The impact of depressive symptomatology on risky sexual behavior and sexual communication among African American female adolescents

Psychol Health Med. 2011 May;16(3):346-56. doi: 10.1080/13548506.2011.554562.


Adolescents, particularly African American adolescents, are at high risk for sexually transmitted infections (STIs). The association between psychosocial factors and risky sexual behavior has been well established. However, only a small number of studies have examined the relationship between depressive symptomatology among African American female adolescents, specifically over time. The present study examined depressive symptoms as a predictor of risky sexual behavior, sexual communication, and STIs longitudinally among African American female adolescents between the ages 15 and 21. Binary generalized estimating equation models were conducted assessing the impact of depressive symptoms at baseline on risky sexual behavior and STIs over six- and 12-months follow-up. Age, intervention group, and baseline outcome measures were entered as covariates. The results indicated that high levels of depressive symptoms predicted no condom use during last sexual encounter and multiple sexual partners over six-months follow-up. Depressive symptoms also predicted having a main partner with concurrent partners, high fear of communication about condoms, and sex while high on alcohol or drugs over six- and 12-months follow-up. These findings could be used to inform HIV/STI prevention intervention programs and clinicians providing regular health care maintenance to African American female adolescents engaging in risky sexual behavior.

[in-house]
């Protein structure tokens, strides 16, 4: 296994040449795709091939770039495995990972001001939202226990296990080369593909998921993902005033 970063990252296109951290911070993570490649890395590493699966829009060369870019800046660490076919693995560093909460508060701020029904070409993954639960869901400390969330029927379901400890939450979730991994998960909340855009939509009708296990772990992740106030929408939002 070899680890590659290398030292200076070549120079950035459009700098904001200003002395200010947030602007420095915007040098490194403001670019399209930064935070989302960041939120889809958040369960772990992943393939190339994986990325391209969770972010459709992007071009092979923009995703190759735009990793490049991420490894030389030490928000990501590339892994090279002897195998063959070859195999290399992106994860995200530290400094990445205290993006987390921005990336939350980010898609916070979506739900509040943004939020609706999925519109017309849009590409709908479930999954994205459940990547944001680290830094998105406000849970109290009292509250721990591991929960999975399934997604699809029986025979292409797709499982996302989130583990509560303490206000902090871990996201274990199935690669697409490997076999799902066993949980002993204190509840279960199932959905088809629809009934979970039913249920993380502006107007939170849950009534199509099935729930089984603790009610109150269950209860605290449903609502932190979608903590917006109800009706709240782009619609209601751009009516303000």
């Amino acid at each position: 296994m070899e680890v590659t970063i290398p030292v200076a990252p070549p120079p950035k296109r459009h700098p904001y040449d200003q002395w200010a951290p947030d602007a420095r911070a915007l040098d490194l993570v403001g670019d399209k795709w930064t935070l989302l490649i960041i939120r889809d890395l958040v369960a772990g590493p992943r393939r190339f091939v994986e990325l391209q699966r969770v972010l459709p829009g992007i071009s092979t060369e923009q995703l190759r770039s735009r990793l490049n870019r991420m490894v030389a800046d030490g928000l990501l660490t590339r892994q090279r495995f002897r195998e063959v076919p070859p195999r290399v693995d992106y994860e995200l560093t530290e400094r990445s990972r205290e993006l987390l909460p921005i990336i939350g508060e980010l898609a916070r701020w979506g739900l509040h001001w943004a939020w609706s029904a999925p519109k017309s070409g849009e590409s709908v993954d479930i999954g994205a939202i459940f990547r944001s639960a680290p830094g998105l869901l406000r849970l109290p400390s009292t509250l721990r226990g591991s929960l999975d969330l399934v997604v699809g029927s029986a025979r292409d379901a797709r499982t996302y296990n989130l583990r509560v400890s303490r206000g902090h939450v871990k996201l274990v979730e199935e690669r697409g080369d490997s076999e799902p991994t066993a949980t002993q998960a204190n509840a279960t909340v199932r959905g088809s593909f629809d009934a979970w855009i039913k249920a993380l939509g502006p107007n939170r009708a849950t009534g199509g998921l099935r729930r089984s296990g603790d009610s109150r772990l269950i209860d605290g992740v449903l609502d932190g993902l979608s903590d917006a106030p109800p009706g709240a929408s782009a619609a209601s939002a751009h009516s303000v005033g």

Publication types

  • Research Support, N.I.H., Extramural

MeSH terms

  • Adolescent
  • African Americans / psychology*
  • Communication*
  • Depressive Disorder / diagnosis
  • Depressive Disorder / physiopathology*
  • Female
  • HIV Infections / prevention & control
  • Humans
  • Prospective Studies
  • Risk-Taking
  • Self Report
  • Sexual Behavior*
  • Sexually Transmitted Diseases, Bacterial / prevention & control
  • United States
  • Vaginal Smears
  • Young Adult